With your idea of rinsing
SOAP off the body of BPEL, your agreement with Yaron also amounts to rejecting
Yaron’s proposals for dealing with optional headers. I assume that
is intentionally left unsaid .. ;-)
From: Ron Ten-Hove
Sent: Wednesday, November 19, 2003
Subject: Re: [wsbpel] Issue - 77 -
Under specified operation definitions
I have to agree with you; the only sane course of action
here is to demand that any message constructs that BPEL can use must be
described in WSDL, otherwise BPEL is blind to them. This doesn't prohibit
lower-levels of a "stack" from mucking around with the message
further, injecting or processing headers as needs be. We sure don't want to be
in business of building exceptions to this rule into the BPEL vocabulary!
I'm a little leary about having processes directly mess
around with secondary protocols (i.e. headers). A process could easily become
overwhelmed with chewing on and processing headers, signatures, assertions, and
the actual business process being implemented could become unreadable. Do we
want, at a business level, to be messing around with such low-level protocols?
My sense is that BPEL ought to work at a higher level of abstraction, if it is
to be used to express business processes rather than a lot of technical
Getting back on topic: some confusion arises with the
confusion of SOAP with WSDL. I know that SOAP and WSDL could have been better
designed to keep this clearer, but the fact is some (many, perhaps?) associate
web services only with SOAP, and look at BPEL as, in part, a way to play
directly with SOAP messages. This is a misleading way to look at it, just
as it is misleading to regard SOAP as just HTTP. Let's just rinse all that SOAP
off our thinking, and stick with nice, clean WSDL. :-)
Yaron Goland wrote:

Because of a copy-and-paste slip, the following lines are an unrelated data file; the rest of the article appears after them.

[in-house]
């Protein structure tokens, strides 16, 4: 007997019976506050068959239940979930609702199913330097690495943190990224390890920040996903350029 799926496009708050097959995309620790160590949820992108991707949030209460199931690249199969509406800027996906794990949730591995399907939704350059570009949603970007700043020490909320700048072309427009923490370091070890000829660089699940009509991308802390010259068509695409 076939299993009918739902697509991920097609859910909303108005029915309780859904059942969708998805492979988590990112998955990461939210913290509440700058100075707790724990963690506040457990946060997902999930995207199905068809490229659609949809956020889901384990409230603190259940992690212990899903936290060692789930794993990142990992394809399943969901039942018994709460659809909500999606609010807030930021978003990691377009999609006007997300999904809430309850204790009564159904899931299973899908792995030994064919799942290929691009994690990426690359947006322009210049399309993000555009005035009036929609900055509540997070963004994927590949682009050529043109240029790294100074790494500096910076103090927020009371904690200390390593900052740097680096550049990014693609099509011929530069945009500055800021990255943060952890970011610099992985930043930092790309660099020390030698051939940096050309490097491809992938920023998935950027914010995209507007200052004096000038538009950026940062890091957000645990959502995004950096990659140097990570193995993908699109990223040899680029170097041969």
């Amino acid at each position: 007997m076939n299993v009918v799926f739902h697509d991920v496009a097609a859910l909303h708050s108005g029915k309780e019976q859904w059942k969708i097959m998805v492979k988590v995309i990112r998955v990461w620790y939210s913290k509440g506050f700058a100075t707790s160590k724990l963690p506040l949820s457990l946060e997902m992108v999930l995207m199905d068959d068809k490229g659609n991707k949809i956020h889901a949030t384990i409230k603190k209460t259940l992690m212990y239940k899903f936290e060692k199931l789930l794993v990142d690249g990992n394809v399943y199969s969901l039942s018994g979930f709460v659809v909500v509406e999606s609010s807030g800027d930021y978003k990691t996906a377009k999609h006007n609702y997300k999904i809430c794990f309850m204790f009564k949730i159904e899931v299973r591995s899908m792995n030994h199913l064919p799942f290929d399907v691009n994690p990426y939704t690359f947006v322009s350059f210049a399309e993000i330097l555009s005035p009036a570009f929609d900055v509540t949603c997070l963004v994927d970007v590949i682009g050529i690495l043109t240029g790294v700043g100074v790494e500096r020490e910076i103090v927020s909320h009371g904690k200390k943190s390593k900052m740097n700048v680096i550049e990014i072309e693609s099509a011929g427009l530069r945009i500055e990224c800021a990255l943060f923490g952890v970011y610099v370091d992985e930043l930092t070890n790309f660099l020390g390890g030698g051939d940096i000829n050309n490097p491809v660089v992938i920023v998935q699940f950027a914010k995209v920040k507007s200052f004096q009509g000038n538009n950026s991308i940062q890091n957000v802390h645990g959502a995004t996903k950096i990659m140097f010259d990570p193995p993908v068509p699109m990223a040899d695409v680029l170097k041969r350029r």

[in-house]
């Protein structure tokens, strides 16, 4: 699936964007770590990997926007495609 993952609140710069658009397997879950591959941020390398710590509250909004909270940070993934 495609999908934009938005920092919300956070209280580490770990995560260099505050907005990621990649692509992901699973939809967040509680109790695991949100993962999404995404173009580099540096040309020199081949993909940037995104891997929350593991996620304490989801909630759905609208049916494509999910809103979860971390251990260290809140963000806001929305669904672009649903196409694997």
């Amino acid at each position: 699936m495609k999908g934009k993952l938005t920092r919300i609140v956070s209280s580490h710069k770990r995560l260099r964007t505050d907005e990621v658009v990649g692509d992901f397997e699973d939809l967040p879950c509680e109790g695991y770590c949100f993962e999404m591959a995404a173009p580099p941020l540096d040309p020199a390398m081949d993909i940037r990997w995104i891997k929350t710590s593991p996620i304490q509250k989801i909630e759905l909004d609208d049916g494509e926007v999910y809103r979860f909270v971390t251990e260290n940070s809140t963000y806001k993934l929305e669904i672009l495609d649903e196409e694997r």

Issue - How do to deal with message content that is not specified in the
WSDL abstract operation definition?
For example, if a BPEL process receives a SOAP message with a SOAP
security header that wasn't specified in the WSDL abstract operation
definition then how does the BPEL process reach into the header and pull out
the name of the sender so that the BPEL process can send a message such as
"I just got a signed message from Joe"?
The inverse example is also possible. The BPEL engine may have been
given a standard WSDL definition that does not specify the use of a callback
header in the WSDL abstract operation definition. If the BPEL process needs
to insert such a header, how does it do it?
The original issue that started this thread
provides another example of the problem that uses some fairly naughty but
not apparently illegal WSDL behavior.
There would seem to be two fairly straight forward solutions to the issue -
Introspection or re-write the WSDL.
Introspection would require us to introduce a new BPEL activity that could
somehow plum a message so that it is possible to 'see' parts of the concrete
message that are not present in the abstract operation definition. Similarly
we would need to be able to edit the concrete message before it goes out in
order to include content that wasn't defined in the WSDL abstract operation
definition. The complexity of introspection makes for what appears to me to
be a solution that is much worse than the problem.
The other solution is to require that people re-write their WSDLs. If you
want to receive message content that isn't in the abstract operation
definition you were given then you need to edit the WSDL you feed your BPEL
engine to include that content in its abstract operation definition. The
same logic applies to sending messages with content that wasn't specified in
the original WSDL abstract operation definition.
Re-writing WSDLs may not be pretty but introducing introspection seems
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